by Larry Strattner

Chewy is an old dog. His face is mostly white. He has a hard time on the stairs. He takes his treats reflectively. We walk down a leafy street. He smells the poles and trees. If someone of interest has passed by, he sniffs them out and pees.

How long, I wonder, will he live? He's given almost all he has.

All we who live, for good or ill, are cursed with our morbidity. It takes a dog who lives in Now to embrace a life of probity. I only hope to learn from him and stay forever free.

He casts a steady, happy eye on garbage heap and clear blue sky; loves the world, both low and high. I mimic his long contented sigh in comfortable repose. I seek to know the greater world by rolling its scent inside my nose.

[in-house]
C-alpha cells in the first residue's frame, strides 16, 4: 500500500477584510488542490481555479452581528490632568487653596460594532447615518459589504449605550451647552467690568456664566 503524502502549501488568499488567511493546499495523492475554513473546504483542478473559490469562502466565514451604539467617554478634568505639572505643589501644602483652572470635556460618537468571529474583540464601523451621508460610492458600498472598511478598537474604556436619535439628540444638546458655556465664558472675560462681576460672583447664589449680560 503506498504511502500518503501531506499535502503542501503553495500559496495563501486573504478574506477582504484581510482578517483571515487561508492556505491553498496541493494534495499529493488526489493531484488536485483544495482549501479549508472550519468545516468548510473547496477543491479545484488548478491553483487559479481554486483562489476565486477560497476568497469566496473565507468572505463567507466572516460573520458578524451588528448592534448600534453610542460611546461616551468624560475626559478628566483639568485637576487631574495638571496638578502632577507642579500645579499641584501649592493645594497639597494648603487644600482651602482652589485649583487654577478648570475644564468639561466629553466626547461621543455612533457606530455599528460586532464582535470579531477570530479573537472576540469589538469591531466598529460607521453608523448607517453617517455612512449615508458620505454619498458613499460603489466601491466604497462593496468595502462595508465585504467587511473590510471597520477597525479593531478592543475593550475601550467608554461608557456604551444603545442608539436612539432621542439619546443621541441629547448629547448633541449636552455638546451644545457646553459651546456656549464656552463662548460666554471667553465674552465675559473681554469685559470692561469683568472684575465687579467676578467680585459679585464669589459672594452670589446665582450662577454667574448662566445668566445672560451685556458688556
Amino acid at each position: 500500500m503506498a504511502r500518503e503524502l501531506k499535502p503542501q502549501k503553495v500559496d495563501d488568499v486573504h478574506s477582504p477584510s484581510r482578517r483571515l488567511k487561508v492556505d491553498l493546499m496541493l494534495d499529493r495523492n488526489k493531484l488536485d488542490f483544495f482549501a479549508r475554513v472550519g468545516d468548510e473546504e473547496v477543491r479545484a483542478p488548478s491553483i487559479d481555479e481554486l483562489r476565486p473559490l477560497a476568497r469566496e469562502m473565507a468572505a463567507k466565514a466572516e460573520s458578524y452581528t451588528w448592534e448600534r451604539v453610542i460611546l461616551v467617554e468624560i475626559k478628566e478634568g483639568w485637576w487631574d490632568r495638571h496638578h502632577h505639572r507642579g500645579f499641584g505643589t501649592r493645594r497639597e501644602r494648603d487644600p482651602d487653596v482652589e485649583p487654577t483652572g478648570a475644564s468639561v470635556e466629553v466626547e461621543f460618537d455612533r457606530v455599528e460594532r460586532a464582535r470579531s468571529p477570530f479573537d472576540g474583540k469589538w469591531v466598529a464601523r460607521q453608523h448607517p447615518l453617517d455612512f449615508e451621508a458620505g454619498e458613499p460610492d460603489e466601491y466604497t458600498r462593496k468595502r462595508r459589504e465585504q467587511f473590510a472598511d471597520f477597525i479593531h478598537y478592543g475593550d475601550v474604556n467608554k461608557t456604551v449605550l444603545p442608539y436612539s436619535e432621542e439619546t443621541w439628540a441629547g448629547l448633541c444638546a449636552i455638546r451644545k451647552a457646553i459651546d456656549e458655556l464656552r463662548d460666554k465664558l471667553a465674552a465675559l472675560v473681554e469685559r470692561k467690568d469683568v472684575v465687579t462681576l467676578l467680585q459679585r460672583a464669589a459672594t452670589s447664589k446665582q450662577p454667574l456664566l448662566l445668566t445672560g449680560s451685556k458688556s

Chewy likes his donut holes. I always get a bag for him. We try to eat responsibly, but Chewy hates austerity. He bolts one down. How can he taste? He gets that look upon his face. He's so damn old I cannot stop. I know the doughty donut cops would bust me for abusing him but we're innocent I tell myself, committing all our reckless sins.

The sweet orbs gone, we both relax. He searches for sugar in the bag. I snatch it up before he chews. A slobbery tongue licks my hand. We slip into a promised land. A land which only Chewy knows. He takes me with him when he goes.